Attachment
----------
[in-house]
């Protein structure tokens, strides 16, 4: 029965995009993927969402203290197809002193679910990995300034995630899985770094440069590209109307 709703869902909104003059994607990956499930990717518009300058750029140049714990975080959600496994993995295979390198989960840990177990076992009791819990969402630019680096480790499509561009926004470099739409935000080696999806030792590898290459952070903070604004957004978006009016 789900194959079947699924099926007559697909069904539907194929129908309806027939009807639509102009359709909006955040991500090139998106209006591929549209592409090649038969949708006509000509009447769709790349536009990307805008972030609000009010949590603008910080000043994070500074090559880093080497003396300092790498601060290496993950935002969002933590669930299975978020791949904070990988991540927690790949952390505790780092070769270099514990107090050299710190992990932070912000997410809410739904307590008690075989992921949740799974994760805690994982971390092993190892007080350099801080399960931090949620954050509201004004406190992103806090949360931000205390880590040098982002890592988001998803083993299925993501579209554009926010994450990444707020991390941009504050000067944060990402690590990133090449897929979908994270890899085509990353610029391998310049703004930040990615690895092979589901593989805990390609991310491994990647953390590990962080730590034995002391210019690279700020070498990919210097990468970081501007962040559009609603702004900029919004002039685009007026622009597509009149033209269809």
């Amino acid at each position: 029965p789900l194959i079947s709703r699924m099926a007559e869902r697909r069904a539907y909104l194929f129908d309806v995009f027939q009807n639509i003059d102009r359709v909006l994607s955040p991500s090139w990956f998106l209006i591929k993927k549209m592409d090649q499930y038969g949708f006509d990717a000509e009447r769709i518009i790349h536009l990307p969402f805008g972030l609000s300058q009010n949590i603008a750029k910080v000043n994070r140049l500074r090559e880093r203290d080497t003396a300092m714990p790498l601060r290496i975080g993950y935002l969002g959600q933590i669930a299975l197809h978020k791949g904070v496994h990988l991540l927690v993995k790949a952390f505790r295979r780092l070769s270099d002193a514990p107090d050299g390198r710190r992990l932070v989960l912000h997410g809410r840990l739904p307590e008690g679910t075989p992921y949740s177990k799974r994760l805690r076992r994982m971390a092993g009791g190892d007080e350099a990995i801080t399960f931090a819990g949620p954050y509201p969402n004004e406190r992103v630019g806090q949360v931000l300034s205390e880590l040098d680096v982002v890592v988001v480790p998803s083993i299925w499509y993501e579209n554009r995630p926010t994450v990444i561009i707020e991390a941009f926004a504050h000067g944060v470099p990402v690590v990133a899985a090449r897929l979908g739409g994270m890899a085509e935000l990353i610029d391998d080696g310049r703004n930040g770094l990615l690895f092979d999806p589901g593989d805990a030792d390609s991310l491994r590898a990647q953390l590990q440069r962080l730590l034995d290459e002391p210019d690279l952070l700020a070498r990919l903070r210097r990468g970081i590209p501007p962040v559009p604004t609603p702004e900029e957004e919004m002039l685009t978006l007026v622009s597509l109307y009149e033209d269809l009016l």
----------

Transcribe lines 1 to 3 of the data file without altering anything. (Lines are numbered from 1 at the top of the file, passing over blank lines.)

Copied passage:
[in-house]
């Protein structure tokens, strides 16, 4: 029965995009993927969402203290197809002193679910990995300034995630899985770094440069590209109307 709703869902909104003059994607990956499930990717518009300058750029140049714990975080959600496994993995295979390198989960840990177990076992009791819990969402630019680096480790499509561009926004470099739409935000080696999806030792590898290459952070903070604004957004978006009016 789900194959079947699924099926007559697909069904539907194929129908309806027939009807639509102009359709909006955040991500090139998106209006591929549209592409090649038969949708006509000509009447769709790349536009990307805008972030609000009010949590603008910080000043994070500074090559880093080497003396300092790498601060290496993950935002969002933590669930299975978020791949904070990988991540927690790949952390505790780092070769270099514990107090050299710190992990932070912000997410809410739904307590008690075989992921949740799974994760805690994982971390092993190892007080350099801080399960931090949620954050509201004004406190992103806090949360931000205390880590040098982002890592988001998803083993299925993501579209554009926010994450990444707020991390941009504050000067944060990402690590990133090449897929979908994270890899085509990353610029391998310049703004930040990615690895092979589901593989805990390609991310491994990647953390590990962080730590034995002391210019690279700020070498990919210097990468970081501007962040559009609603702004900029919004002039685009007026622009597509009149033209269809």
């Amino acid at each position: 029965p789900l194959i079947s709703r699924m099926a007559e869902r697909r069904a539907y909104l194929f129908d309806v995009f027939q009807n639509i003059d102009r359709v909006l994607s955040p991500s090139w990956f998106l209006i591929k993927k549209m592409d090649q499930y038969g949708f006509d990717a000509e009447r769709i518009i790349h536009l990307p969402f805008g972030l609000s300058q009010n949590i603008a750029k910080v000043n994070r140049l500074r090559e880093r203290d080497t003396a300092m714990p790498l601060r290496i975080g993950y935002l969002g959600q933590i669930a299975l197809h978020k791949g904070v496994h990988l991540l927690v993995k790949a952390f505790r295979r780092l070769s270099d002193a514990p107090d050299g390198r710190r992990l932070v989960l912000h997410g809410r840990l739904p307590e008690g679910t075989p992921y949740s177990k799974r994760l805690r076992r994982m971390a092993g009791g190892d007080e350099a990995i801080t399960f931090a819990g949620p954050y509201p969402n004004e406190r992103v630019g806090q949360v931000l300034s205390e880590l040098d680096v982002v890592v988001v480790p998803s083993i299925w499509y993501e579209n554009r995630p926010t994450v990444i561009i707020e991390a941009f926004a504050h000067g944060v470099p990402v690590v990133a899985a090449r897929l979908g739409g994270m890899a085509e935000l990353i610029d391998d080696g310049r703004n930040g770094l990615l690895f092979d999806p589901g593989d805990a030792d390609s991310l491994r590898a990647q953390l590990q440069r962080l730590l034995d290459e002391p210019d690279l952070l700020a070498r990919l903070r210097r990468g970081i590209p501007p962040v559009p604004t609603p702004e900029e957004e919004m002039l685009t978006l007026v622009s597509l109307y009149e033209d269809l009016l």